The implication was that not everyone needs to seek education beyond what they're immediately talented at to thrive. You seem really defensive.There was an implication that I was a laborer (not that there's anything wrong with that). Also, it implies that those who choose to focus on their innate abilities over the fantastical notion of the all-knowing superman can only lead to manual labor.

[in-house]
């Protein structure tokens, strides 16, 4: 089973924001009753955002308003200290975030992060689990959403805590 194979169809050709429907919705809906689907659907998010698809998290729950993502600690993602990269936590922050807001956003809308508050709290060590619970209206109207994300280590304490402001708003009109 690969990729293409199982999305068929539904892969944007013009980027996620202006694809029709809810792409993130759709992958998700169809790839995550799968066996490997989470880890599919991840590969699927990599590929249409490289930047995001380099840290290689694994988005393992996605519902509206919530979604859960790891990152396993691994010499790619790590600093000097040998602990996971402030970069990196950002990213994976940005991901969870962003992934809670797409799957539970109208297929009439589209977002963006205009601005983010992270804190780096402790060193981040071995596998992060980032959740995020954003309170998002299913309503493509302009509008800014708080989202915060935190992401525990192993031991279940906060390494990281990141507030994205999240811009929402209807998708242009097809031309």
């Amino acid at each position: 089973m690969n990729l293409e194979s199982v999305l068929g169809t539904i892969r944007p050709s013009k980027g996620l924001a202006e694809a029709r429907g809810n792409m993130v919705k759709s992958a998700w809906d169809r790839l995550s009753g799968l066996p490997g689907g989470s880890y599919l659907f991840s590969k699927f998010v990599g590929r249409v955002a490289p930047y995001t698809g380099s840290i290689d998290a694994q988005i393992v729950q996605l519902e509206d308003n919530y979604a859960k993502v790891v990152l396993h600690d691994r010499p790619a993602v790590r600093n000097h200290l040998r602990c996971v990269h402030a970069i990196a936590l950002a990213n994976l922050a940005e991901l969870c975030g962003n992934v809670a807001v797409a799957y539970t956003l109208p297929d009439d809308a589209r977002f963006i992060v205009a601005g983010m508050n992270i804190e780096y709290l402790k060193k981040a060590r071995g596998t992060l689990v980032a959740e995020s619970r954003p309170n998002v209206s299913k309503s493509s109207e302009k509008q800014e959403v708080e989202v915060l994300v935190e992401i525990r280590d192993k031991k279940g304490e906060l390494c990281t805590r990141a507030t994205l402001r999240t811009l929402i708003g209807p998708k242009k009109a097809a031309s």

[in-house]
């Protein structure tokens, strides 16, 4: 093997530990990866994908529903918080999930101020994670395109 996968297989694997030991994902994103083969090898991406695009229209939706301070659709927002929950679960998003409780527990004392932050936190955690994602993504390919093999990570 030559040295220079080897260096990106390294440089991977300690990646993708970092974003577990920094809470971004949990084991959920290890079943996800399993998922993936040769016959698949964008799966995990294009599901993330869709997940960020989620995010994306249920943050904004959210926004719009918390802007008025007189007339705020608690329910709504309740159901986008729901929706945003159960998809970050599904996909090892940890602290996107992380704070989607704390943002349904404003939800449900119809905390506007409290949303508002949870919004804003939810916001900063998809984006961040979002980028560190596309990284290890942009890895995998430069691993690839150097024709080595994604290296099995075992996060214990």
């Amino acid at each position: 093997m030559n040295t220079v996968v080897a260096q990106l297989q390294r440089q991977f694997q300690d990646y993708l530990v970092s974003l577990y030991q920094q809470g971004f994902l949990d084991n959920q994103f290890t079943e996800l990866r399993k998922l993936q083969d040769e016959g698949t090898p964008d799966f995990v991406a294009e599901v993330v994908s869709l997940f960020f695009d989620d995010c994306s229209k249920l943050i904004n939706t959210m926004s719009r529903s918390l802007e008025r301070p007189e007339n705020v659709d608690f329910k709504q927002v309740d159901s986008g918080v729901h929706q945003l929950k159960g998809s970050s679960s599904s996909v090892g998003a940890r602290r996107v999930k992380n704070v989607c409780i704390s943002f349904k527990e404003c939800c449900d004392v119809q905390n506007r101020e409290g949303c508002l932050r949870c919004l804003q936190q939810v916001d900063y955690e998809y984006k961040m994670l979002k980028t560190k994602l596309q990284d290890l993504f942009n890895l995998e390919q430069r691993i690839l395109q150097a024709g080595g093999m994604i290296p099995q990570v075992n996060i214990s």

That said, most people aren't gifted with an innate ability to perform, for example, engineering math, or discrete calculus or design computational algorithms. Most people aren't born with an innate ability to build a house or operate a large scale agricultural operation either. Pretty much all useful knowledge comes from learning beyond innate talent. If you don't see the value in pushing beyond your immediate boundaries that's fine. Not sure why you'd decry it in general though.